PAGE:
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The weighted optimal common shape technique improves identification of the hip joint centre of rotation in vivo

The weighted optimal common shape technique improves identification of the hip joint centre of rotation in vivo
The weighted optimal common shape technique improves identification of the hip joint centre of rotation in vivo
Regaining function is crucial for patients undergoing joint replacement. Dynamic function can be assessed objectively through tracking skeletal motion using markers attached to the skin. However, the precision of that approach has been limited in the often obese patients. The work here is the first demonstration that our rigorous mathematical framework allows tracking skeletal motion in patients with a precision that approaches theoretically optimal values determined from simulations. To enable the wider community to benefit from the technology we are currently integrating it into the commercial system of a UK-based global leader in gait analysis.
0736-0266
1470-1475
Heller, Markus O.
3da19d2a-f34d-4ff1-8a34-9b5a7e695829
Kratzenstein, Stefan
8ae9107d-458f-4dc1-b9bc-a849693860f5
Ehring, Rainald M.
ac8ee5e8-16fb-4304-a486-6a4d685d5ebe
Wassilew, Georgi
ff65845c-9c85-454e-8057-a23e3288c6f3
Duda, Georg M.
38878c94-f25a-43cf-9d37-2ca0bd85147a
Taylor, William R.
1ed48ef6-e396-40f5-8434-6c0628c9d3ca
Heller, Markus O.
3da19d2a-f34d-4ff1-8a34-9b5a7e695829
Kratzenstein, Stefan
8ae9107d-458f-4dc1-b9bc-a849693860f5
Ehring, Rainald M.
ac8ee5e8-16fb-4304-a486-6a4d685d5ebe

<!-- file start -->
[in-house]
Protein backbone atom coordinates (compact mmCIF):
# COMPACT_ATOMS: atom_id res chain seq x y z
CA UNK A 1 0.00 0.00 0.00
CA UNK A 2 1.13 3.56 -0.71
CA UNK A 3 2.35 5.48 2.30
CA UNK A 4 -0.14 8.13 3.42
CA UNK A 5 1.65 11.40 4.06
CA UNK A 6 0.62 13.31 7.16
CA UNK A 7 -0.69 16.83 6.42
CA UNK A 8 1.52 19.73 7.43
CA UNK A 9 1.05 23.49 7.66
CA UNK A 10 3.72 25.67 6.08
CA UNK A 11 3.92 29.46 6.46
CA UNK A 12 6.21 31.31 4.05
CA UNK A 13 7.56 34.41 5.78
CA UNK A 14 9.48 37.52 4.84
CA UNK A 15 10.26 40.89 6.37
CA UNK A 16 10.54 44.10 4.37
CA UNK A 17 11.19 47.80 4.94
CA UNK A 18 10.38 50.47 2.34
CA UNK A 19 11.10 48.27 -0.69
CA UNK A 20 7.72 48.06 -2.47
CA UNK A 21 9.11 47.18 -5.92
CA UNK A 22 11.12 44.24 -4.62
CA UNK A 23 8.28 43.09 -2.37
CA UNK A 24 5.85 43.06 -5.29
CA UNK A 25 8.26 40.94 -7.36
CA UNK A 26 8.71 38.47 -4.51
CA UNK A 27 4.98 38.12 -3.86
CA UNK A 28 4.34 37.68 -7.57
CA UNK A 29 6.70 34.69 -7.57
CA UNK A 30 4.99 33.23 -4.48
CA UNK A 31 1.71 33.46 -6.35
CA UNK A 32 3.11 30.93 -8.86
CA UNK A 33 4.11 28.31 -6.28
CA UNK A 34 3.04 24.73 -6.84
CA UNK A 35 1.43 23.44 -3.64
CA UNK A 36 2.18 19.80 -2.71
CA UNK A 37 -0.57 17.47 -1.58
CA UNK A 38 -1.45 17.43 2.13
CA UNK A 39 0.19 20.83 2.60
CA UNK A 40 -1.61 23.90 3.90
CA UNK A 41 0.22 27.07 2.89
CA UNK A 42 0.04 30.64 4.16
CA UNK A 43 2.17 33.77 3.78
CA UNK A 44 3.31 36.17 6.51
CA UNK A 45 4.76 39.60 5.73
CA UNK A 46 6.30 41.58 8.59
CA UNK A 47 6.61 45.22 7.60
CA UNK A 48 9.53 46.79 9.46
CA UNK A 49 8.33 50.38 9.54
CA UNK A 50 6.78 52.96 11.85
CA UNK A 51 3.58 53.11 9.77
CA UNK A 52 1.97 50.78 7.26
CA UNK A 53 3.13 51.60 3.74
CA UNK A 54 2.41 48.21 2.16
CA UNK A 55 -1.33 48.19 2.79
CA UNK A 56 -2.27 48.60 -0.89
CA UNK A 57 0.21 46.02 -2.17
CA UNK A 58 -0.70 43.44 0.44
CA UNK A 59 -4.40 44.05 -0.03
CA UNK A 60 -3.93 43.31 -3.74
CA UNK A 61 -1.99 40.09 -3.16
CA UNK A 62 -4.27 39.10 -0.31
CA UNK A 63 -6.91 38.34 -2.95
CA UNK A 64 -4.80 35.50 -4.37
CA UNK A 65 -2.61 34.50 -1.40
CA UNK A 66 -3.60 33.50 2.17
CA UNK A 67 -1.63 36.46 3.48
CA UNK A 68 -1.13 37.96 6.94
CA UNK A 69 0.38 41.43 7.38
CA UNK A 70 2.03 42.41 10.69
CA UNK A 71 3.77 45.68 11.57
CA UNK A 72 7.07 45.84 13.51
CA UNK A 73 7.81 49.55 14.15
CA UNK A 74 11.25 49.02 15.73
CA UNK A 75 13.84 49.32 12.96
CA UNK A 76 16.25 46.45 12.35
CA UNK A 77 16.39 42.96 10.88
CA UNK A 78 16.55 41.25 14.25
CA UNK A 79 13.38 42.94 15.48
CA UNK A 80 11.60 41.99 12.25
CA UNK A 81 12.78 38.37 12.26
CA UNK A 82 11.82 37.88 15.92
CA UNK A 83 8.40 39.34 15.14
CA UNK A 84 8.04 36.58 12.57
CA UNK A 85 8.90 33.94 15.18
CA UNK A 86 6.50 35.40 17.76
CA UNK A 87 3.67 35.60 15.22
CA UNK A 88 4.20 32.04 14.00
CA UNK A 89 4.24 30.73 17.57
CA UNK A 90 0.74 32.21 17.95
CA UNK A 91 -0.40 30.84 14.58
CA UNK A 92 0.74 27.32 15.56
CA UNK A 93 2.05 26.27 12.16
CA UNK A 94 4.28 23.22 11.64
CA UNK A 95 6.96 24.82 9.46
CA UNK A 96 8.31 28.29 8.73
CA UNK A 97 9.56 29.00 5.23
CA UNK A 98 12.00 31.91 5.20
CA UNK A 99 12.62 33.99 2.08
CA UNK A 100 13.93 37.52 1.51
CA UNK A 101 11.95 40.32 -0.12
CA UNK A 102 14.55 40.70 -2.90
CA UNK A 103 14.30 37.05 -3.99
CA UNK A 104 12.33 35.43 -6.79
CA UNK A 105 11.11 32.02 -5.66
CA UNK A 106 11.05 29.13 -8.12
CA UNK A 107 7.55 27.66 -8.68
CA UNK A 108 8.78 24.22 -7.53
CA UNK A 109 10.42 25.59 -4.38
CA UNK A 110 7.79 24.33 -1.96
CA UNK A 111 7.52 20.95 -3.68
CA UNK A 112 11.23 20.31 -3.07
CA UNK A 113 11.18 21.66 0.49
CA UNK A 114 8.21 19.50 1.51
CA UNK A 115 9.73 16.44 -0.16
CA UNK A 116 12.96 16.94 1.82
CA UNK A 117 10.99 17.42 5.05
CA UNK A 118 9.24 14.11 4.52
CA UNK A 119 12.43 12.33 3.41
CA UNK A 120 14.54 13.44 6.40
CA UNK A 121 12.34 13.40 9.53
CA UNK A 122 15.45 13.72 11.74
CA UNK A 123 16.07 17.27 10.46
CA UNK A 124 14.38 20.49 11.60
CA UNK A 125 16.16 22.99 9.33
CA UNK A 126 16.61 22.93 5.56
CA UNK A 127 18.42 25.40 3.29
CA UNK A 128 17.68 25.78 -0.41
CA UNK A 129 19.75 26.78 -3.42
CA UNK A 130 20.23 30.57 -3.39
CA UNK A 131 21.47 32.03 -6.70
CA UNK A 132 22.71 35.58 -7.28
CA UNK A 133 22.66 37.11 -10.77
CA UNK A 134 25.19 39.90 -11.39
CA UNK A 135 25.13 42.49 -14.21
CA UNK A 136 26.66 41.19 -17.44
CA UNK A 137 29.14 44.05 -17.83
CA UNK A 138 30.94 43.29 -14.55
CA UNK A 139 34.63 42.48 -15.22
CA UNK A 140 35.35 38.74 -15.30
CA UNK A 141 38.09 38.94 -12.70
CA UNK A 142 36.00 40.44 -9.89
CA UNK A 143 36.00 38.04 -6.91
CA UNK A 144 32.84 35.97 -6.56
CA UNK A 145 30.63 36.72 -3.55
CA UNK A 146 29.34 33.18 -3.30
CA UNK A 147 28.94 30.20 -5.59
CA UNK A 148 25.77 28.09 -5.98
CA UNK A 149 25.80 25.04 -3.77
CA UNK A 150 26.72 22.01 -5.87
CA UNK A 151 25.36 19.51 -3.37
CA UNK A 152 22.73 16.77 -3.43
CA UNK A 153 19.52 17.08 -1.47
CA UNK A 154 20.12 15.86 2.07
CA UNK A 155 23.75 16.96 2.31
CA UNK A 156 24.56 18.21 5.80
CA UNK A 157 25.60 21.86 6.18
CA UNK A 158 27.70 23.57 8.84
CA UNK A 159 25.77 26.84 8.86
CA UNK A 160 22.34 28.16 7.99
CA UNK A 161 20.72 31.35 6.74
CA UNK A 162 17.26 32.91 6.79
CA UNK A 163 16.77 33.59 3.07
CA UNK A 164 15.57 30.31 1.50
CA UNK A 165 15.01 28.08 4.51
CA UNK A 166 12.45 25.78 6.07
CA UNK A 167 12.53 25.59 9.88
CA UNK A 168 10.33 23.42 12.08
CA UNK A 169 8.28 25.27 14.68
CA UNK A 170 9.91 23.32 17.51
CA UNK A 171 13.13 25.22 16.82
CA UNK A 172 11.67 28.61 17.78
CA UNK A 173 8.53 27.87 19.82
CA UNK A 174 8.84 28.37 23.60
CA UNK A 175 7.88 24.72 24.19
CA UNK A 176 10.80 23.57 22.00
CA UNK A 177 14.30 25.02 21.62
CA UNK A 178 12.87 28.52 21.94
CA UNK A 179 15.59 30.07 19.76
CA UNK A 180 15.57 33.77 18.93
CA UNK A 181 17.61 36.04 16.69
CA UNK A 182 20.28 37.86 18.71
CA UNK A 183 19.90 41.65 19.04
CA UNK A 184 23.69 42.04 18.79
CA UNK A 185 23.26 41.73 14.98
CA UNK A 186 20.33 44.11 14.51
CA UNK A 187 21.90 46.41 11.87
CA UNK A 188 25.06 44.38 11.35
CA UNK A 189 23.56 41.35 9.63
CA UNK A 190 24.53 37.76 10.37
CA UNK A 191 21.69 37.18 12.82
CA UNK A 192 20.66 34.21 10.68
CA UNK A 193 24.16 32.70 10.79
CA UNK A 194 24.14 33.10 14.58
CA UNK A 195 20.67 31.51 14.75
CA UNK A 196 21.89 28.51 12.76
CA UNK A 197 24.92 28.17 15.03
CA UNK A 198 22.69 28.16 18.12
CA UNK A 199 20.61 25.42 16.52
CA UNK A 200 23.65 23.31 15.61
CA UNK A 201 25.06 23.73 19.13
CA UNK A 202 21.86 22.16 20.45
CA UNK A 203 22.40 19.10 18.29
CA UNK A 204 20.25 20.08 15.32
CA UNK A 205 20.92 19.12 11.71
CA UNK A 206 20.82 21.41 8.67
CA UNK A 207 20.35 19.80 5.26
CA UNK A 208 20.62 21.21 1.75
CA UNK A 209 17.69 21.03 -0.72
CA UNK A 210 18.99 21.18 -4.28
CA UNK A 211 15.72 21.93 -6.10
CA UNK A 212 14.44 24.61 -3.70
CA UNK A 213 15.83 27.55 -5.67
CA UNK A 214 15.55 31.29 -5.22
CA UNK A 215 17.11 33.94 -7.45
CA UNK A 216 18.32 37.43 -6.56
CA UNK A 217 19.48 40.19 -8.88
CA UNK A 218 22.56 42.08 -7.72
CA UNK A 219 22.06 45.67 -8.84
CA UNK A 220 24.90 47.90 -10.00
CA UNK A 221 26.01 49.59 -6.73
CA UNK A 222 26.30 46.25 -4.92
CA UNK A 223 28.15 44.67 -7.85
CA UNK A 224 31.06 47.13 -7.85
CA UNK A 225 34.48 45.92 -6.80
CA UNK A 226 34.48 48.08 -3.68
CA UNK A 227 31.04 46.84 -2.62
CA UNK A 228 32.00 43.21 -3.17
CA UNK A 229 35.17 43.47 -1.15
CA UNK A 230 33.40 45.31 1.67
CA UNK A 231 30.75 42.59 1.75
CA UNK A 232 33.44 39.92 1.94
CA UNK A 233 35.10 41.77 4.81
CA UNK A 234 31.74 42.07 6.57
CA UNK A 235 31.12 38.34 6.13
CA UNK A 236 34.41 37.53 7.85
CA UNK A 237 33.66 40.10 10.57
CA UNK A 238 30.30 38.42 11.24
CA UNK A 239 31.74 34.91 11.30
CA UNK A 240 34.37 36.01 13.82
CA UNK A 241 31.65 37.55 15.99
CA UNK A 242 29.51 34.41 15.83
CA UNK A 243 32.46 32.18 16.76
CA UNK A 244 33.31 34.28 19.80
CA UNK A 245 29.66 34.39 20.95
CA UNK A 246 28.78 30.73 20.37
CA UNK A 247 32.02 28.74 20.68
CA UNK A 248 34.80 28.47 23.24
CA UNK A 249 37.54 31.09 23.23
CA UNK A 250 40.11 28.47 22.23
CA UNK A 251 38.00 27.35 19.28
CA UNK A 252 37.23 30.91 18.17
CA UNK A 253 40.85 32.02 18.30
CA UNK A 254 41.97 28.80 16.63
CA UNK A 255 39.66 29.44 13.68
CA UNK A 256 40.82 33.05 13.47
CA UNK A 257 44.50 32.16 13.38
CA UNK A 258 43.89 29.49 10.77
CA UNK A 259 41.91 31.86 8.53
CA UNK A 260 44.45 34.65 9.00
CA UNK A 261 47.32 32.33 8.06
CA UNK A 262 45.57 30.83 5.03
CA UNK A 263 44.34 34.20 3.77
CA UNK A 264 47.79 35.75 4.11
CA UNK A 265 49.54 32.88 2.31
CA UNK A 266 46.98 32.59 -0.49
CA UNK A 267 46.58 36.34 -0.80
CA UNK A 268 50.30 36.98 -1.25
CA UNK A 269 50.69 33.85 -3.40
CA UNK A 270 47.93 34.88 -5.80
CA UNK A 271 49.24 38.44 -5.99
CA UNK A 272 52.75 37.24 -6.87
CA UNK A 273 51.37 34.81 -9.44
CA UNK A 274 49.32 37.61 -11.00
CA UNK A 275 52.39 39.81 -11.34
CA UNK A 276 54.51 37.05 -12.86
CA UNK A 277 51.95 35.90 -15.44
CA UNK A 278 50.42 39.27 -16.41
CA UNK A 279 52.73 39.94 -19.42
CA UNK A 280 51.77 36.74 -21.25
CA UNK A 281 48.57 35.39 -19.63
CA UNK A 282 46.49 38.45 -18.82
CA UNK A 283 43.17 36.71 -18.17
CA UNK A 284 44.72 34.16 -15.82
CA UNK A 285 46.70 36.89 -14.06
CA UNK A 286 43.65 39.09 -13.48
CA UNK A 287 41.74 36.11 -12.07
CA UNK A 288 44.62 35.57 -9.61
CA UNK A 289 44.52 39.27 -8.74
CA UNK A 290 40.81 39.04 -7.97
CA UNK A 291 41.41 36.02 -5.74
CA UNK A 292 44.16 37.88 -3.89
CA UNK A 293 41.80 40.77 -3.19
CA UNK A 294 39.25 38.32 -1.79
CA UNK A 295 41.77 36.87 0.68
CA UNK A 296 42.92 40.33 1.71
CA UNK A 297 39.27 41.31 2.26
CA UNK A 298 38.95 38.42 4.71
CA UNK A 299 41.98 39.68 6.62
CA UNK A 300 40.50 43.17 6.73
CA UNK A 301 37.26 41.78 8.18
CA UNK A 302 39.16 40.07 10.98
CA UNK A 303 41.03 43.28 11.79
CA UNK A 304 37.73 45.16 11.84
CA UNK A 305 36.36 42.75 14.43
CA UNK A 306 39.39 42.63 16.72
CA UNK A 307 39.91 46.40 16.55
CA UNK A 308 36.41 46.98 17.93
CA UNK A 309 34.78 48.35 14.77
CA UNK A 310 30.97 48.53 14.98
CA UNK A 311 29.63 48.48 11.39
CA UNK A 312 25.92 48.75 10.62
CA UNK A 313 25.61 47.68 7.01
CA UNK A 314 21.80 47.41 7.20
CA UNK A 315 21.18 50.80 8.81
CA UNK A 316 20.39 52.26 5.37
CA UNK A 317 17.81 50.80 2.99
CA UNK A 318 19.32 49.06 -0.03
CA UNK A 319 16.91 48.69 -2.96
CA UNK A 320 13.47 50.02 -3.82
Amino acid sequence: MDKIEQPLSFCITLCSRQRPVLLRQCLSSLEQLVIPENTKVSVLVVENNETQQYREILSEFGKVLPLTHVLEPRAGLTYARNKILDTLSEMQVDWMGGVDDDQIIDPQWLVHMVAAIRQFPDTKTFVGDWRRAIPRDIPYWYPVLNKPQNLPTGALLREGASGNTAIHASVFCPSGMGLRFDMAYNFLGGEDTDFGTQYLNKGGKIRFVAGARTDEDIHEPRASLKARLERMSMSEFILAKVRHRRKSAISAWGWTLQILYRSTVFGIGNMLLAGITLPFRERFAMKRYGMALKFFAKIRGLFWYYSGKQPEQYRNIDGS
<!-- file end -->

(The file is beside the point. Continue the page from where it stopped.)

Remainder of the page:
Wassilew, Georgi
ff65845c-9c85-454e-8057-a23e3288c6f3
Duda, Georg M.
38878c94-f25a-43cf-9d37-2ca0bd85147a
Taylor, William R.
1ed48ef6-e396-40f5-8434-6c0628c9d3ca

Heller, Markus O., Kratzenstein, Stefan, Ehring, Rainald M., Wassilew, Georgi, Duda, Georg M. and Taylor, William R. (2011) The weighted optimal common shape technique improves identification of the hip joint centre of rotation in vivo. Journal of Orthopaedic Research, 29 (10), 1470-1475. (doi:10.1002/jor.21426).

Record type: Article

Abstract

Regaining function is crucial for patients undergoing joint replacement. Dynamic function can be assessed objectively through tracking skeletal motion using markers attached to the skin. However, the precision of that approach has been limited in the often obese patients. The work here is the first demonstration that our rigorous mathematical framework allows tracking skeletal motion in patients with a precision that approaches theoretically optimal values determined from simulations. To enable the wider community to benefit from the technology we are currently integrating it into the commercial system of a UK-based global leader in gait analysis.

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More information

Published date: October 2011
Organisations: Bioengineering Group

Identifiers

Local EPrints ID: 345225
URI: http://eprints.soton.ac.uk/id/eprint/345225
ISSN: 0736-0266
PURE UUID: 23013699-2a55-4976-af43-38173b0bb69b
ORCID for Markus O. Heller: ORCID iD orcid.org/0000-0002-7879-1135

Catalogue record

Date deposited: 14 Nov 2012 11:18
Last modified: 05 Nov 2019 01:38

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